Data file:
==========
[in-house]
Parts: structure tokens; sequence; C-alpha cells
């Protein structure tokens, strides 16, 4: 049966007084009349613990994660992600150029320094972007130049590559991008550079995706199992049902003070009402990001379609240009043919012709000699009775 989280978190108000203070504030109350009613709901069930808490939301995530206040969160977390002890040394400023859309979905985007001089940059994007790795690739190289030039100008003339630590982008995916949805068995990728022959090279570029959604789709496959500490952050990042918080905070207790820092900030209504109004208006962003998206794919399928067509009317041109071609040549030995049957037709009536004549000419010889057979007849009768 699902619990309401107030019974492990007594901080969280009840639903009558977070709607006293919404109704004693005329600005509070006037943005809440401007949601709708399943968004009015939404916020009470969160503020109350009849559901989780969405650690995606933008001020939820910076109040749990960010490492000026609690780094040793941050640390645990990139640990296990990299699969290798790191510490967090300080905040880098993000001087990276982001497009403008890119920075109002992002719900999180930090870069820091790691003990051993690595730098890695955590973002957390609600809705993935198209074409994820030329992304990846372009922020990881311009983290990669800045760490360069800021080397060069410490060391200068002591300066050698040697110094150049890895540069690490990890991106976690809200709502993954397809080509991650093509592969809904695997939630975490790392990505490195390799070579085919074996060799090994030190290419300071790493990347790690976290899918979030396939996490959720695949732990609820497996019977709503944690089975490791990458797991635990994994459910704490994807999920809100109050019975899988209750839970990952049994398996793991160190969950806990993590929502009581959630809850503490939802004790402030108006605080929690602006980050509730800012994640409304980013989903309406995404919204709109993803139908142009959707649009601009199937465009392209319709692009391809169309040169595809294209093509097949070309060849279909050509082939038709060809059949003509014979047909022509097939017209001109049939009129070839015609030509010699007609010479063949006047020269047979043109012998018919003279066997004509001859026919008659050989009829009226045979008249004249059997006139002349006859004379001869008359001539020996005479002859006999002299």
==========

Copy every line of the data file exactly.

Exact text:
[in-house]
Parts: structure tokens; sequence; C-alpha cells
């Protein structure tokens, strides 16, 4: 049966007084009349613990994660992600150029320094972007130049590559991008550079995706199992049902003070009402990001379609240009043919012709000699009775 989280978190108000203070504030109350009613709901069930808490939301995530206040969160977390002890040394400023859309979905985007001089940059994007790795690739190289030039100008003339630590982008995916949805068995990728022959090279570029959604789709496959500490952050990042918080905070207790820092900030209504109004208006962003998206794919399928067509009317041109071609040549030995049957037709009536004549000419010889057979007849009768 699902619990309401107030019974492990007594901080969280009840639903009558977070709607006293919404109704004693005329600005509070006037943005809440401007949601709708399943968004009015939404916020009470969160503020109350009849559901989780969405650690995606933008001020939820910076109040749990960010490492000026609690780094040793941050640390645990990139640990296990990299699969290798790191510490967090300080905040880098993000001087990276982001497009403008890119920075109002992002719900999180930090870069820091790691003990051993690595730098890695955590973002957390609600809705993935198209074409994820030329992304990846372009922020990881311009983290990669800045760490360069800021080397060069410490060391200068002591300066050698040697110094150049890895540069690490990890991106976690809200709502993954397809080509991650093509592969809904695997939630975490790392990505490195390799070579085919074996060799090994030190290419300071790493990347790690976290899918979030396939996490959720695949732990609820497996019977709503944690089975490791990458797991635990994994459910704490994807999920809100109050019975899988209750839970990952049994398996793991160190969950806990993590929502009581959630809850503490939802004790402030108006605080929690602006980050509730800012994640409304980013989903309406995404919204709109993803139908142009959707649009601009199937465009392209319709692009391809169309040169595809294209093509097949070309060849279909050509082939038709060809059949003509014979047909022509097939017209001109049939009129070839015609030509010699007609010479063949006047020269047979043109012998018919003279066997004509001859026919008659050989009829009226045979008249004249059997006139002349006859004379001869008359001539020996005479002859006999002299």